Joseph Daniel Otiende Kenyas first Education Minister, in a pale shadow of himself
Written by John Kabaka
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Joseph Daniel Otiende first Kenyan Education minister after independence at his home in Kegoye village in Vihiga. [Photos/ John Kabaka / West Fm]
Donning a black coat, a black pair of trousers tightly held high waist by a sisal string; he can easily pass for a peasant farmer reeling under the shackles of poverty.
This is Joseph Daniel Otiende, popularly known as a man who boasts of seeing Kenya made to the extend he could write the country’s history, but today he reflects a pale shadow of himself.
At 94, the Makerere graduant is still an avid educationist, nothing in his appearance gives you an idea about the authority he wielded while he served in various senior capacities as minister for agriculture, transport and communication, health and East African Affairs.
Otiende Estate in Nairobi was named in his honour.
J.D Otiende, as he came to be popularly known, has seen and done a lot that would fill the pages of the history of Kenya.
Born to pastor Daniel Okello, he joined Kegoye Intermediate School in his neighbourhood for his elementary education before sitting for the Certificate of Intermediary Education at Maseno Mission School in 1929.
Otiende recalls that his admission number at Alliance was 113 and that he first wore shoes when he joined the school a year later.
Still in control of his memories, Otiende recalls the torn patched up shorts both he and his countryman who later became his cabinet colleague, the late James Gichuru, wore when they together joined the prestigious Makerere University in Uganda the year 1934.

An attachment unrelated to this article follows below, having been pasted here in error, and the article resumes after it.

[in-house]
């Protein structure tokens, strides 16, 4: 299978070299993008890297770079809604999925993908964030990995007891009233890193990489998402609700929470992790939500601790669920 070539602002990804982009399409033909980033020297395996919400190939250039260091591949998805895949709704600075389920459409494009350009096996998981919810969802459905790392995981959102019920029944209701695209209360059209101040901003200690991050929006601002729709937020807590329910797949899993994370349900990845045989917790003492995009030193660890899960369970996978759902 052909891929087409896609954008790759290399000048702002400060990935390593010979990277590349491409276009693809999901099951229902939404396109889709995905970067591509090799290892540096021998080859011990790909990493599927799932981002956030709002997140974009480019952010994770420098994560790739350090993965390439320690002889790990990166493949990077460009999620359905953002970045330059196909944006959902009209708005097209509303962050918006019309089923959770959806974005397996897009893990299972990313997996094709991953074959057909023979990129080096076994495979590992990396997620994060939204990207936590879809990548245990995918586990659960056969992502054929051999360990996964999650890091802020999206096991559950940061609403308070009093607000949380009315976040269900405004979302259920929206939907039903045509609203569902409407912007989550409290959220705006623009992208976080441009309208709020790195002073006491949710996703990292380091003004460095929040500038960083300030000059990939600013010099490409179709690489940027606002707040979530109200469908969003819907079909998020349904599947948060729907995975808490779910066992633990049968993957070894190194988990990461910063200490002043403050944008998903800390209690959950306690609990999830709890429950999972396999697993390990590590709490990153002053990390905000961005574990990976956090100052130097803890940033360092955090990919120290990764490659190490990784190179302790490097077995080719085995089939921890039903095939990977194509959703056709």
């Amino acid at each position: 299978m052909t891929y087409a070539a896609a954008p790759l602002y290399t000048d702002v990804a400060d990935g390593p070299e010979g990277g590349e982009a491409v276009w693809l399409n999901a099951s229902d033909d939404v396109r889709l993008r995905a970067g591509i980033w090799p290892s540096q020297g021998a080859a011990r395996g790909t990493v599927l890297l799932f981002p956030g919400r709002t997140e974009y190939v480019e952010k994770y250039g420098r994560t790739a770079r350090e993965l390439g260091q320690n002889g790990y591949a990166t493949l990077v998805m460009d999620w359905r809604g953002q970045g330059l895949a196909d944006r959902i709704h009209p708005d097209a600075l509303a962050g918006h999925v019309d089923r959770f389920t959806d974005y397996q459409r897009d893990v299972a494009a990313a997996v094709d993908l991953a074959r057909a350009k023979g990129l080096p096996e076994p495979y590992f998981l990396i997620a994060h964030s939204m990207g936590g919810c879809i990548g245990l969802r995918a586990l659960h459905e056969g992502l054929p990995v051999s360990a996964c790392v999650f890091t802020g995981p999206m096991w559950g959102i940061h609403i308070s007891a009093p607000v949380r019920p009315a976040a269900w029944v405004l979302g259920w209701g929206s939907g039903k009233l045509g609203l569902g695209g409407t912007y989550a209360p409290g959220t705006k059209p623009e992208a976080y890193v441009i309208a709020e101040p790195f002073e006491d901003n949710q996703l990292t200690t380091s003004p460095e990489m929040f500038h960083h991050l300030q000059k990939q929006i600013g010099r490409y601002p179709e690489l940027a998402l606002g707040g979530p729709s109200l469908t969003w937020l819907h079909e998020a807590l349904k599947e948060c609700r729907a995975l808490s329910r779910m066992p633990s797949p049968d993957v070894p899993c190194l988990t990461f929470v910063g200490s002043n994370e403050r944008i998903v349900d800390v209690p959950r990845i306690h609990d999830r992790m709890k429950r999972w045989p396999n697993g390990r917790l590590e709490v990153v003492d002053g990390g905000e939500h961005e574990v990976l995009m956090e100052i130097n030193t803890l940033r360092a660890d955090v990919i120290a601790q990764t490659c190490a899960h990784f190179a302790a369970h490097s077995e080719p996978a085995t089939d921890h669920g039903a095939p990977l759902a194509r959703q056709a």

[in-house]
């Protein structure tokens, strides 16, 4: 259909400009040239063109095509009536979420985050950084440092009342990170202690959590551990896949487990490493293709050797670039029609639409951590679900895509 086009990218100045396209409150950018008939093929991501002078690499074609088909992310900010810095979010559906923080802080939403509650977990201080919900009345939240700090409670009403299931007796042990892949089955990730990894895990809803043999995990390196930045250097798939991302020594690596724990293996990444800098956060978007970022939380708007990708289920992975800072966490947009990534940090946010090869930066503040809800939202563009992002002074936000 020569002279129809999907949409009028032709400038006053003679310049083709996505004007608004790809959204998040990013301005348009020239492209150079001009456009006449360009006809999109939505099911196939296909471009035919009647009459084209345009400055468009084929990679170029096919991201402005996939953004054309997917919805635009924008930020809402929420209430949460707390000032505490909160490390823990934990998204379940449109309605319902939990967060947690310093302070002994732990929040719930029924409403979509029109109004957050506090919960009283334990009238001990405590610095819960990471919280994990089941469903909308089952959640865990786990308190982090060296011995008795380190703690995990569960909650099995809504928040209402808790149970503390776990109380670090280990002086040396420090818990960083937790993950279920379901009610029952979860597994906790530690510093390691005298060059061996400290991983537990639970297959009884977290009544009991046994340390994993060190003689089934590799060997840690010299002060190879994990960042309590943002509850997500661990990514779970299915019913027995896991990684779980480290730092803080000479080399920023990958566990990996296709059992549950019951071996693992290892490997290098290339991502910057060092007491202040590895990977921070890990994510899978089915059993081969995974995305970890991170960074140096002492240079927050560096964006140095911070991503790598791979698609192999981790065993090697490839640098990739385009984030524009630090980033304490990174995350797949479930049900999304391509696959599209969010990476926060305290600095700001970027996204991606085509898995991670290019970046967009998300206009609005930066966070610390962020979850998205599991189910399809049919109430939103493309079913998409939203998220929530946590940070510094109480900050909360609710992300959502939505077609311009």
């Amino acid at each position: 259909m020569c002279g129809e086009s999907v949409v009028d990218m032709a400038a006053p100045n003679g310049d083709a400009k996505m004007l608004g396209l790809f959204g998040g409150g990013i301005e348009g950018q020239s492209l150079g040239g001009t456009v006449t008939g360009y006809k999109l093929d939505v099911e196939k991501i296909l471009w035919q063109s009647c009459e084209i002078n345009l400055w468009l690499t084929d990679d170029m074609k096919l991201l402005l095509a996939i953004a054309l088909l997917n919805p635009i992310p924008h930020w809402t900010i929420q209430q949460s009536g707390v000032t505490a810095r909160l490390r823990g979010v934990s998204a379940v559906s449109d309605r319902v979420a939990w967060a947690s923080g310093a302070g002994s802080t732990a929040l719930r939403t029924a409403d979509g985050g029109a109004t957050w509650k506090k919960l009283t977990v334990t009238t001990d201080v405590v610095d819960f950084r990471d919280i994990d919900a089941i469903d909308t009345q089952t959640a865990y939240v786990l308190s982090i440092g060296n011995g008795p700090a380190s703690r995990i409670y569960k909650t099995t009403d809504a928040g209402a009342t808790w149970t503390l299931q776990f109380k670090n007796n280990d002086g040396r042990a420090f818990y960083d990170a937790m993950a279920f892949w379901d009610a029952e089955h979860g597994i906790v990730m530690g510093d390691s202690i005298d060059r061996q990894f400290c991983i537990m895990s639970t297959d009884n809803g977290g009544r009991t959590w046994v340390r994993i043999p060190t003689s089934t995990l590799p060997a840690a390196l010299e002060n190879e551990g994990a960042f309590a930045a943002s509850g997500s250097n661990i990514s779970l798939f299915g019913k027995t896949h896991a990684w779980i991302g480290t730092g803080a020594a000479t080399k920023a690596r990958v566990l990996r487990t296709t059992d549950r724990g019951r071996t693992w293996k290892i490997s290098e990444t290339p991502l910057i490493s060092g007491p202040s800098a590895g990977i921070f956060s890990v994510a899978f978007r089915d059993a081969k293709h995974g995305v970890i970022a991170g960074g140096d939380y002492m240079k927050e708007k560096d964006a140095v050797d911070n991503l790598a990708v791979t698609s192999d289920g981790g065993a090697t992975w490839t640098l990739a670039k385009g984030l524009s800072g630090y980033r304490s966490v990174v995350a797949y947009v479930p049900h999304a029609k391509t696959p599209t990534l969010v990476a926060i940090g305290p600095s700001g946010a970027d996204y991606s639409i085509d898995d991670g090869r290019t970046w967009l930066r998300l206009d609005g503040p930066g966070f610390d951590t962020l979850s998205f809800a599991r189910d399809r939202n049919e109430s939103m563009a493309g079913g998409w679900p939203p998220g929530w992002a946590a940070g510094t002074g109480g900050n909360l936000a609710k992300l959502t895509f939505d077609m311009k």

He says his passion for medicine was deflated by the conservative nature of his parents who associated doctors with murderers forcing him to take teaching instead at the then prestigious university.
On graduation, Otiende was posted to Kaimosi Mission School in Hamisi District as a senior teacher, a position he held for two years before being transferred to Alliance High School, which was known as Alliance Mission School back then, in the same capacity.
Some of his students for the eight years at Alliance included the late Moses Mudavadi, father of Deputy Prime Minister and Minister for Local Government Musalia Mudavadi. He brags of helping the late Jaramogi Oginga Odinga enrol for adult classes while at Alliance, Otiende says he published a newspaper Africa Leader in 1944 followed by a book on Abaluhyawes people in 1945 while at Alliance.
He points the 'Omulundu' tree (below) he treasure so much he says some years back, elephants could rest here and the tree as well is a habitat for birds during some seasons in the world. , behind his home.
Otiende who still lives by W.B Yeats’ maxim that “education is not the filling of a pail, but the lighting of fire did not see good and bad things without having a share of sufferings occasioned by the Government then.
Otiende was appointed to head development projects in Western region where he initiated over 20 projects, including the Maragoli Post Office, Lunyerere water project and Bukhungu stadium as he considered switching to politics.
Otiende then used his clout in the region to mobilize youths in Western Province to join the Mau Mau movement and also joined ranks with other freedom fighters in pressurizing for the exit of the colonial Government.
Together with Tom Mboya, he became an outspoken trade unionist who advocated for fairness in the labour industry.